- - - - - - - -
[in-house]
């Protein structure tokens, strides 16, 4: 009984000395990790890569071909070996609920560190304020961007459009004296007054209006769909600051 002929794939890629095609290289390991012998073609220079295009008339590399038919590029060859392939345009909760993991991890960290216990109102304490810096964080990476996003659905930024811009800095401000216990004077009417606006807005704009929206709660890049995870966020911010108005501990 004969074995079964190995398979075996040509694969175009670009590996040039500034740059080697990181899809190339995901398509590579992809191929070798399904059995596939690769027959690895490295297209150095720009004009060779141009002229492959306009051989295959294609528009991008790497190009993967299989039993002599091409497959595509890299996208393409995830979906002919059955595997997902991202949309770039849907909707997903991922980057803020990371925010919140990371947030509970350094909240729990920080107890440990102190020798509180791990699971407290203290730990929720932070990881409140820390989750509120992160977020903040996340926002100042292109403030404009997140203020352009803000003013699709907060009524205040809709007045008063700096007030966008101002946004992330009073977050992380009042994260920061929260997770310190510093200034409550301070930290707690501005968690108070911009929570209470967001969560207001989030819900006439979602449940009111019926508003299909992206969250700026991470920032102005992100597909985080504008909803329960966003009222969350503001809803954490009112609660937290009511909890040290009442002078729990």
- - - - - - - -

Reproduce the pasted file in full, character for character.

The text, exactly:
[in-house]
């Protein structure tokens, strides 16, 4: 009984000395990790890569071909070996609920560190304020961007459009004296007054209006769909600051 002929794939890629095609290289390991012998073609220079295009008339590399038919590029060859392939345009909760993991991890960290216990109102304490810096964080990476996003659905930024811009800095401000216990004077009417606006807005704009929206709660890049995870966020911010108005501990 004969074995079964190995398979075996040509694969175009670009590996040039500034740059080697990181899809190339995901398509590579992809191929070798399904059995596939690769027959690895490295297209150095720009004009060779141009002229492959306009051989295959294609528009991008790497190009993967299989039993002599091409497959595509890299996208393409995830979906002919059955595997997902991202949309770039849907909707997903991922980057803020990371925010919140990371947030509970350094909240729990920080107890440990102190020798509180791990699971407290203290730990929720932070990881409140820390989750509120992160977020903040996340926002100042292109403030404009997140203020352009803000003013699709907060009524205040809709007045008063700096007030966008101002946004992330009073977050992380009042994260920061929260997770310190510093200034409550301070930290707690501005968690108070911009929570209470967001969560207001989030819900006439979602449940009111019926508003299909992206969250700026991470920032102005992100597909985080504008909803329960966003009222969350503001809803954490009112609660937290009511909890040290009442002078729990």